Logan – Review (spoiler free)

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To be a superhero fan in your 30s is mostly a frustrating affair. You crave for a perfect mix which seems to be impossible to deliver. You want style, dreamlike imagery, lots of action, good humour and of course a great display of superhuman abilities. Most superhero films offer all these things so it’s generally a satisfactory time. But when you grew up with some amazing films you don’t see why you can’t also have great acting, characters you care about, an original plot and stunning cinematography. You want a “good film” but also want all that comic book silliness thrown in there too . Because we’re the first millennials and entitled as hell! Seems like an impossible feat, one that so far has not been met by any Marvel movie be it from the Cinematic Universe or otherwise.

An obvious choice to tick all the boxes above would be The Dark Knight (2008) with Batman Begins (2005) and The Dark Knight Rises (2012) as close runners up. I would also give a notable mention to Watchmen (2009) as the source material was so incredibly written and the movie stays very close to it. The Dark Knight and Watchmen work because they are critical, serious and brutal. Batman has gone through so many transformations now on all levels of the versatility spectrum that you can be as serious or silly as you like with him. Watchmen had a strong message and featured fascinating characters in a gripping situation. Both movies allowed the audience to accept whatever was going on and still take it seriously. Marvel knows they can’t do this with their characters and so for the MCU they’ve kept it as pure entertainment, and it’s great entertainment too. DC seem to think they can replicate the effect of Watchmen and The Dark Knight without looking at the core values of why those films worked. Superman doesn’t work in a film we are suppose to accept as reality and definitely neither do Wonder Woman or Aquaman.

One character that would work, and now does work, is Wolverine. Hugh Jackman’s familiar portrayal of the title character in Logan has always been angry, troubled, dismissive and superior to all the nonsense going on around him. In his supposedly last endeavour in the role we are given a film that is also angry and troubled. Logan, brilliantly written and directed by James Mangold, gets to the centre of what makes Wolverine such a good character offering something violent, tense, unpredictable and filled with foul language. Taking a heavy page out of last year’s Deadpool movie, Logan doesn’t mollycoddle it’s audience or try to self censor. And it is a phenomenal display of suspense presented with loving care, clever wit and believable relationships.

Jackman is the same Wolverine we’ve always known but has that aged “I’m too old for this shit” attitude about him. He does it with a lot more grace and believability than Christian Bale in The Dark Knight Rises or Daniel Craig in Skyfall (2012) though who both didn’t really seem that old. Wolverine seems broken and faithless and you wonder if he’s ever actually going to show he cares. Struggling with diminished abilities his action scenes aren’t just brutal and effective because he’s the best, as with previous instalments of the X-Men franchise, but because his energy comes from pure anger and adrenaline. You leave the cinema with your heart thumping.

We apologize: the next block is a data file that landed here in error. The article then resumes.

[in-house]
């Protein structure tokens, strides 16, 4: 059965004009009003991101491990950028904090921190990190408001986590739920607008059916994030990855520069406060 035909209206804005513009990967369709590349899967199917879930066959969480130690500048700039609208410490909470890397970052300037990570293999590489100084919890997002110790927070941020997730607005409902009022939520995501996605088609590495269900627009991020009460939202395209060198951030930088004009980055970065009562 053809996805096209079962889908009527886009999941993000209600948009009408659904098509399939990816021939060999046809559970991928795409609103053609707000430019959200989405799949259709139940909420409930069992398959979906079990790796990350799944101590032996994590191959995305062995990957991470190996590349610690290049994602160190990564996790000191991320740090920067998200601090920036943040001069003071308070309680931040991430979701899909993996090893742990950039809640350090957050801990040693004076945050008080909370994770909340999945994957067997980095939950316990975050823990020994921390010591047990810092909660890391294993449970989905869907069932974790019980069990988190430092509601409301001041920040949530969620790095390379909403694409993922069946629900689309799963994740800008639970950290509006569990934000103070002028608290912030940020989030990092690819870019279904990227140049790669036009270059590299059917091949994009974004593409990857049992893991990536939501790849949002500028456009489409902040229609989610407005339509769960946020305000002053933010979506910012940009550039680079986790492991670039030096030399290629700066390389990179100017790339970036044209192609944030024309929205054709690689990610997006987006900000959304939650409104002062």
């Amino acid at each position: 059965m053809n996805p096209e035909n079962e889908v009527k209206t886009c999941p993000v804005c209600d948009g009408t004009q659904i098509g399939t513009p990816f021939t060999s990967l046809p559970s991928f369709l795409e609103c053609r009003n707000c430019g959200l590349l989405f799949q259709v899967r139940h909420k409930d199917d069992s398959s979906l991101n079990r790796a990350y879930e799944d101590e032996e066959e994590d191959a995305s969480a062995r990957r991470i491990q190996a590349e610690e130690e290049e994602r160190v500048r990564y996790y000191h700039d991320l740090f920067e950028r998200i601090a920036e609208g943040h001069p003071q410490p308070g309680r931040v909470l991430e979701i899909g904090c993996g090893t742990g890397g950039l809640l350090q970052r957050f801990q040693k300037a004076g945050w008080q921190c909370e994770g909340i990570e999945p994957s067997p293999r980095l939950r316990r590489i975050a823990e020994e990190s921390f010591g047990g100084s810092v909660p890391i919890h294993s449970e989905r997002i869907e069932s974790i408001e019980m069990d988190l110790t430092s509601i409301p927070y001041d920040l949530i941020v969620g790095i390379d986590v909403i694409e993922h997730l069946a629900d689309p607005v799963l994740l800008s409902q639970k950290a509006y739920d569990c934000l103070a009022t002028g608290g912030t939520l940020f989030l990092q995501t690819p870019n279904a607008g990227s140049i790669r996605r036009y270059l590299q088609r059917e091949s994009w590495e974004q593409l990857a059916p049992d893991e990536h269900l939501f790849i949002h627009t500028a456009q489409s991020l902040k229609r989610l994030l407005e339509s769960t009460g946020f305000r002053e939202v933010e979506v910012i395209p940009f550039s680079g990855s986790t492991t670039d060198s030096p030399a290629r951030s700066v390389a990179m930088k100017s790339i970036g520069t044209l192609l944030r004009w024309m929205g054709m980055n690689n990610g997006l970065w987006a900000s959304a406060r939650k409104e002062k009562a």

Through amazing desert and rural landscapes you can’t help but be reminded of Terminator 2 (1991) as Logan embarks on a gritty road trip with an ageing Professor X to protect a small girl. Xavier at this point a batty old man, played in a very different way by Patrick Stewart than he has previously, always giving Logan a hard time the two have a Steptoe and Son like relationship. There’s a genuine dysfunctional feeling of family as with T2, a family you truly wish stays together. The little girl plays the role of ‘annoying kid’ without being annoying in the slightest. They even reference the movie Shane (1953) throughout and gives us the feeling they’re showing you an annoying kid in another film to point out that it doesn’t have to be that way. The young girl Laura, played excellently by Dafne Keen, is bizarre, strong and intense yet still vulnerable. A special mention should also be reserved for Stephen Merchant as a UV sensitive mutant finder who manages to be brilliantly funny without going over the top in the way I was fearing he would. He’s subtle, freaky and uses his comic timing expertly.

Also like T2, and The Dark Knight, the world we’re watching feels real. Films so often these days put you in a CGI world that you can almost see the green screen behind them. This works fine in an MCU film because you accept it’s all just a good time like a computer game is. But like a Nolan or Tarantino film which has a bit more depth, the scenery needs to reflect that. You want your characters in the desert? Go and film in the desert, in the woods, in the mountains and so on. There are interesting locations and impressively performed stunts on offer. Logan does practical so well to the point you try and think which scenes used CGI at all.

After The Dark Knight and Watchmen I hoped so much we would see a slew of amazing superhero films and it has taken 8 years for another film of that calibre to come along. Now that it has, I’m praying again we can have more films that fulfil the criteria set by a fussy kid in his thirties. It’s not immediately apparent where that’s going to come from but before Logan I didn’t think we were ever going to see it again. Now I can’t wait for when it comes back around. Go and watch this “good film” while it’s still at the cinema.


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